On the way out we stopped at the terraces at Mammoth Hot Springs. I've realized, looking at the map, that I haven't ever seen the actual hot spring here--it's off the auto drive, which I haven't done either time I've been here. Oops. In any case, the lower terraces are amazing, and the boardwalks allow you to get quite close.
|Lower terraces at Mammoth Hot Spring|
A sign at the terraces states that they change a lot over time, as the springs migrate, or become closed off altogether. It was certainly much different than when I was there nine years ago--there seemed to be a much smaller active area. Nonetheless it didn't disappoint. The terraces still shone with white, grey, orange and green. Steam rose and the springs drip drip dripped.
I'm quite taken with the stark beauty of this place. It's so unlike anything I've ever seen, so otherworldly. The dead and broken trees seem so surreal in this landscape.
Around the backside a small group of elk cows and calves were gathered. There are a lot of elk in the Mammoth area--it's one of the few places occupied by people year-round, and the presence of people tends to keep the wolves away. The elk know this and so congregate there.
|Elk at Mammoth Hot Springs|
Ravens were everywhere in the park. I love ravens. We don't have them here in Southeast Michigan, so I soak them up whenever I find them. Not sure what this bird was doing--maybe getting a drink? Is the water even potable? I have no idea, but she posed nicely for a few shots before hopping away.
From Mammoth we drove east to the Lamar Valley, hoping to see some wolves. Past Tower Junction we came across a few pronghorn, very close to the road. What a treat to see them so close. They are fascinating animals, which I talked about in one of the Badlands posts (which you can see here). I believe both sexes have horns, so I assume this was a young one.
When we first came across this big guy, he had quite the tangle of dead vegetation stuck in his horns.
He did manage to free himself, and set about grazing near the van.
|I look at the thin legs of these animals and am amazed that they can run like they do without snapping a femur.|
We pulled into one of the turnouts in Lamar and unloaded chairs and scopes and snacks, and hoped to catch a glimpse of some canines. We didn't see any, but we did get some really good information. One of the fellows who was watching told us that some wolves had been seen early that morning, but not since. It was thought that these were wolves from the Prospect Peak pack, which normally hung out in the Blacktail Plateau area, about 12 miles to the west, near Mammoth. He told us Rick McIntyre, who leads the Yellowstone Wolf Project, is usually at the Blacktail Plateau self-guided tour parking lot each morning, as the Prospect's rendezvous area is across the road from there, and suggested we join them the following morning.
I don't follow the lives and times of the Yellowstone wolf packs, but I need to make some time to do so. It's fascinating stuff, and one person we talked to likened it to a soap opera. We didn't have time to do any investigating prior to leaving on our trip, so we were at the mercy of those on site to fill us in.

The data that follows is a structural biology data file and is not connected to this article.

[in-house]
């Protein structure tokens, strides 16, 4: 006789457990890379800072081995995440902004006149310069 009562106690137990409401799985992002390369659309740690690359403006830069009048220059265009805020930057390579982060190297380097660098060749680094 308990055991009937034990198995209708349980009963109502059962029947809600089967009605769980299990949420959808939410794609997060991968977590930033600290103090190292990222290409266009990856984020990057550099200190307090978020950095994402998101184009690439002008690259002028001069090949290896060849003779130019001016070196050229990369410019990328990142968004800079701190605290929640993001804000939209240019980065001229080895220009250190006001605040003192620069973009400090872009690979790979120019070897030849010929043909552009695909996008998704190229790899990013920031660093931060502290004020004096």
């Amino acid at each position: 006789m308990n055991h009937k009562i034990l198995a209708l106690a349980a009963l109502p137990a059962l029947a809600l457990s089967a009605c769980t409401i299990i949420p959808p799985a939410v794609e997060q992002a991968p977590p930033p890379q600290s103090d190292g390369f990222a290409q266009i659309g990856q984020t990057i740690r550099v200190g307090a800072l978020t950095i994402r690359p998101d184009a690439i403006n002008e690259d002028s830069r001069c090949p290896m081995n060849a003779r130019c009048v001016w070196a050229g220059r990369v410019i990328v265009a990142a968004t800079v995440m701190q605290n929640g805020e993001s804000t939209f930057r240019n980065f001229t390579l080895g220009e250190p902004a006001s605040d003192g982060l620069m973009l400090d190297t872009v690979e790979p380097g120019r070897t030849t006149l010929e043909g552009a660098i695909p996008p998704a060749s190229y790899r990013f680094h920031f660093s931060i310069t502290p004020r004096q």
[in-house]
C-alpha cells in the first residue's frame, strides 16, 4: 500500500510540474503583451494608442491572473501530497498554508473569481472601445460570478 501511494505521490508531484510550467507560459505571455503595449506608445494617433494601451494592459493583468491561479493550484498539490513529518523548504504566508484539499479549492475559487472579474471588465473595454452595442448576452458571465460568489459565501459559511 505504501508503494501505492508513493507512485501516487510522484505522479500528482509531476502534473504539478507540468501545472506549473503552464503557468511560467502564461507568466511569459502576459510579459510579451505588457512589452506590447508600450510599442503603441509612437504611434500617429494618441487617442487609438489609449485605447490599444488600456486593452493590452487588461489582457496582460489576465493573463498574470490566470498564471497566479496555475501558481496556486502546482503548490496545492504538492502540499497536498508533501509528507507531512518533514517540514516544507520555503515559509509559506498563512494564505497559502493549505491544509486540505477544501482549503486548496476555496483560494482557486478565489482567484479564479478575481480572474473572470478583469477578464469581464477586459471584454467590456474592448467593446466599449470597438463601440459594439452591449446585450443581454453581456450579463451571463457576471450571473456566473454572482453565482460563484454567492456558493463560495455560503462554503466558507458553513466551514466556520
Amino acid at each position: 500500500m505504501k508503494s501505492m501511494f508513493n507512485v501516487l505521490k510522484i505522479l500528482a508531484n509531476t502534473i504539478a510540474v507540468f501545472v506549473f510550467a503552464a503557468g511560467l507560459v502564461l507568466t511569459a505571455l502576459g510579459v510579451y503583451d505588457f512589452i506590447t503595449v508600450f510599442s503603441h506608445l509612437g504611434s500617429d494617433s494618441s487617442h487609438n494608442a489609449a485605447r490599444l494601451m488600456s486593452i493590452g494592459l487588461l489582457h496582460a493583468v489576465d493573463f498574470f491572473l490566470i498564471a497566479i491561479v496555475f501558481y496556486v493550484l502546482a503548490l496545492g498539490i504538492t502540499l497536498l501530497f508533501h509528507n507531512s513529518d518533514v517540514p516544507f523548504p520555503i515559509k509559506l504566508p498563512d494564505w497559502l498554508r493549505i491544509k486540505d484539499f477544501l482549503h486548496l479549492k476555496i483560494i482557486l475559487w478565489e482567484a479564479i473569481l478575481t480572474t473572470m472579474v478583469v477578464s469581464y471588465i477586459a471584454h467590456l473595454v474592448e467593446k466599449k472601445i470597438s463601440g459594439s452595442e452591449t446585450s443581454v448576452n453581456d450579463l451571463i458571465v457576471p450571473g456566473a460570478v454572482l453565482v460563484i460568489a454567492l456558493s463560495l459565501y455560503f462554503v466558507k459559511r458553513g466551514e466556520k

But everyone we talked to was eager to share what they knew of the wolves. We decided we would get up early the next day and join the onlookers at Blacktail Plateau.
|Willows in Lamar Valley|
From there we drove east to Pebble Creek and had lunch, and I was finally able to do some birding. I added a Mountain Chickadee to my life list, though I did not get a photo of it. I somehow managed to not take any photos of the area at all.
On the way back towards Mammoth we paused in Lamar Valley, but there still wasn't any action. Past Tower Junction we turned onto the Blacktail Plateau Drive, a bumpy, rutted dirt road with a posted speed limit of 25 mph. We bounced along at around 10 mph, and I kept having to pull over to let others zip by. I honestly don't understand why one would bother with a scenic drive, off the main drag where one might see, oh, I dunno, WOLVES, if they are just gonna blast through it. But to each his own, I guess.
Being off the main road allowed us to slow down, stop often, and really enjoy the scenery.
|Along the Blacktail Plateau Drive|
The clouds, the afternoon sun, the golden glow of willow and aspen. It was almost too much to take in.
Along the way we spotted a few bighorn sheep on the side of a rock cliff. Can you see them?
|Can you find the sheep? There are three, I believe.|
Passing through a small wooded area we came across this jaunty fellow, filling up on seeds.
|Sweet face of red squirrel.|
The photo below shows clearly the regrowth of the forests that were destroyed in past fires. It was remarkable, the change from nine years ago. Once barren hillsides were resplendent in green, with their forebears, ghostly grey, beginning to topple.
As we made our way back to Mammoth, we found ourselves in another bison jam. This one got us some good, close up looks.
|What a beauty!|
A couple of bison, including this calf, were taking dust baths.
Back in Mammoth, the huge bull elk was laying down a short distance from his harem. The park ranger I spoke to said he's been in quite a fight earlier with another bull elk, and while exhausted, had emerged the victor. His neck and the sides of his face were matted with dried saliva, either his or his rival's.
|Another gorgeous animal! I'm seeing some new art in here!|
Back at camp Lori sat outside to write while Lisa took the van and headed into Gardiner for a cell signal and to pick up a few groceries while I did dishes. There were a couple cows with a calf milling around the campground. That's the thing about Yellowstone--you are never far from some wild critter.